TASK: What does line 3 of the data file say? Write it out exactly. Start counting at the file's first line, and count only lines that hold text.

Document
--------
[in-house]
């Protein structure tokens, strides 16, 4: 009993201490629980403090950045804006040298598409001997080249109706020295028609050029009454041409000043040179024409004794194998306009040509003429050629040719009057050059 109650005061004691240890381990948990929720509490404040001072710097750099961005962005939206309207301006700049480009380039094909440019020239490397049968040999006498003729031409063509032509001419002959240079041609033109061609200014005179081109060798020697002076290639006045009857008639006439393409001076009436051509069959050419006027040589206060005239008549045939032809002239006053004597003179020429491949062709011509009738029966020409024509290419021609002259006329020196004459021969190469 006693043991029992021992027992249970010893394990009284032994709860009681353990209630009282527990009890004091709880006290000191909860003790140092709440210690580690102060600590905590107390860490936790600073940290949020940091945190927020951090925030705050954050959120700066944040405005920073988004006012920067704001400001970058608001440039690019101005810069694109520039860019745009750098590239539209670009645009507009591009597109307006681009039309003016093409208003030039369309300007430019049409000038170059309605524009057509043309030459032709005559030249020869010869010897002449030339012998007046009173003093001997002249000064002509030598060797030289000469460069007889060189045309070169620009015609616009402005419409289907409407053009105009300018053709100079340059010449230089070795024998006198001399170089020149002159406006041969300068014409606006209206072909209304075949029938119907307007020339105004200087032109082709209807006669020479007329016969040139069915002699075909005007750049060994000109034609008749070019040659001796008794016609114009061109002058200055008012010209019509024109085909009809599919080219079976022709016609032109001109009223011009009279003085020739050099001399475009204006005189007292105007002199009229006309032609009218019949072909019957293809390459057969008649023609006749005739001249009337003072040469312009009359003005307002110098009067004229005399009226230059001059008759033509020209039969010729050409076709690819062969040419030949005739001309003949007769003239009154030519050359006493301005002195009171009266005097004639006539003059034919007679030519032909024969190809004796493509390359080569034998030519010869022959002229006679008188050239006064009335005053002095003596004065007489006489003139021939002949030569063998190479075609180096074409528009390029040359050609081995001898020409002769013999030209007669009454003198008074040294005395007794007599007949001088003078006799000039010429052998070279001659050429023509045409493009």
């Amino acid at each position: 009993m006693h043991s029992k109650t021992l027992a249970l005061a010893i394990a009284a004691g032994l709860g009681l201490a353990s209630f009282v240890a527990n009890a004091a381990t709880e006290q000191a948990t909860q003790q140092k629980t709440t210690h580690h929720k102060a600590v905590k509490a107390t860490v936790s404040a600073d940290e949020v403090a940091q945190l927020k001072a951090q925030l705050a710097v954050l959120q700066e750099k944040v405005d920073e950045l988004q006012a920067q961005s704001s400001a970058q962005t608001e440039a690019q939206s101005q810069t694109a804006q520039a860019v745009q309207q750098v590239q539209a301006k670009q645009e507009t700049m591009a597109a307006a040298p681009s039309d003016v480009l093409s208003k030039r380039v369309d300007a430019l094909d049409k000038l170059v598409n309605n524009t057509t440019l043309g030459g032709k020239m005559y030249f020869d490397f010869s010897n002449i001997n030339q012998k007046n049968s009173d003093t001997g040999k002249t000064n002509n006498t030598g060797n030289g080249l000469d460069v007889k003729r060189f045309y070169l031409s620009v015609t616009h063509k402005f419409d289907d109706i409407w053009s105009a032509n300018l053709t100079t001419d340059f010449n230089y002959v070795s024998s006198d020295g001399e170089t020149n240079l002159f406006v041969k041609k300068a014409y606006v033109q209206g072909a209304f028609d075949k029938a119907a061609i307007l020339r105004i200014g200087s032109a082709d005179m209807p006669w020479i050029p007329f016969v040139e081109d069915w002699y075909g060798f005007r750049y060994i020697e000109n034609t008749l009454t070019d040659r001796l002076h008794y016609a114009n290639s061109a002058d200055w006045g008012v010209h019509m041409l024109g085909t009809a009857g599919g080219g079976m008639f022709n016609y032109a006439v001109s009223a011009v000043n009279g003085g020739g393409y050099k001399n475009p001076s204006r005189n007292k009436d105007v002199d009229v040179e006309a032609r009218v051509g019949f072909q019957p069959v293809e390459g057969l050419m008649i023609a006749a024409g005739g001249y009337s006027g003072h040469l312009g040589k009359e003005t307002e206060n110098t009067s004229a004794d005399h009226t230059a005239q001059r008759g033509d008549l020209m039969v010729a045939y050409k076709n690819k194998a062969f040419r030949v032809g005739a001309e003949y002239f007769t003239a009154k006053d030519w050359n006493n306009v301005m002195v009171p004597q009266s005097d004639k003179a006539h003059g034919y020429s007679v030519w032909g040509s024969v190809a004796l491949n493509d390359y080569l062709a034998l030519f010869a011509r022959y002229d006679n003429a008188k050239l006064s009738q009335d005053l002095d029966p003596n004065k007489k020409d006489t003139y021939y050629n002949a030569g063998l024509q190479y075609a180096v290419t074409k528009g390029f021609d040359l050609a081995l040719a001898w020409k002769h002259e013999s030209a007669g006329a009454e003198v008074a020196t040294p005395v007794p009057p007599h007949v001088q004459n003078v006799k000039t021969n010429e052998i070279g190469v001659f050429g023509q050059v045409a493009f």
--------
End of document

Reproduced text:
């Amino acid at each position: 009993m006693h043991s029992k109650t021992l027992a249970l005061a010893i394990a009284a004691g032994l709860g009681l201490a353990s209630f009282v240890a527990n009890a004091a381990t709880e006290q000191a948990t909860q003790q140092k629980t709440t210690h580690h929720k102060a600590v905590k509490a107390t860490v936790s404040a600073d940290e949020v403090a940091q945190l927020k001072a951090q925030l705050a710097v954050l959120q700066e750099k944040v405005d920073e950045l988004q006012a920067q961005s704001s400001a970058q962005t608001e440039a690019q939206s101005q810069t694109a804006q520039a860019v745009q309207q750098v590239q539209a301006k670009q645009e507009t700049m591009a597109a307006a040298p681009s039309d003016v480009l093409s208003k030039r380039v369309d300007a430019l094909d049409k000038l170059v598409n309605n524009t057509t440019l043309g030459g032709k020239m005559y030249f020869d490397f010869s010897n002449i001997n030339q012998k007046n049968s009173d003093t001997g040999k002249t000064n002509n006498t030598g060797n030289g080249l000469d460069v007889k003729r060189f045309y070169l031409s620009v015609t616009h063509k402005f419409d289907d109706i409407w053009s105009a032509n300018l053709t100079t001419d340059f010449n230089y002959v070795s024998s006198d020295g001399e170089t020149n240079l002159f406006v041969k041609k300068a014409y606006v033109q209206g072909a209304f028609d075949k029938a119907a061609i307007l020339r105004i200014g200087s032109a082709d005179m209807p006669w020479i050029p007329f016969v040139e081109d069915w002699y075909g060798f005007r750049y060994i020697e000109n034609t008749l009454t070019d040659r001796l002076h008794y016609a114009n290639s061109a002058d200055w006045g008012v010209h019509m041409l024109g085909t009809a009857g599919g080219g079976m008639f022709n016609y032109a006439v001109s009223a011009v000043n009279g003085g020739g393409y050099k001399n475009p001076s204006r005189n007292k009436d105007v002199d009229v040179e006309a032609r009218v051509g019949f072909q019957p069959v293809e390459g057969l050419m008649i023609a006749a024409g005739g001249y009337s006027g003072h040469l312009g040589k009359e003005t307002e206060n110098t009067s004229a004794d005399h009226t230059a005239q001059r008759g033509d008549l020209m039969v010729a045939y050409k076709n690819k194998a062969f040419r030949v032809g005739a001309e003949y002239f007769t003239a009154k006053d030519w050359n006493n306009v301005m002195v009171p004597q009266s005097d004639k003179a006539h003059g034919y020429s007679v030519w032909g040509s024969v190809a004796l491949n493509d390359y080569l062709a034998l030519f010869a011509r022959y002229d006679n003429a008188k050239l006064s009738q009335d005053l002095d029966p003596n004065k007489k020409d006489t003139y021939y050629n002949a030569g063998l024509q190479y075609a180096v290419t074409k528009g390029f021609d040359l050609a081995l040719a001898w020409k002769h002259e013999s030209a007669g006329a009454e003198v008074a020196t040294p005395v007794p009057p007599h007949v001088q004459n003078v006799k000039t021969n010429e052998i070279g190469v001659f050429g023509q050059v045409a493009f």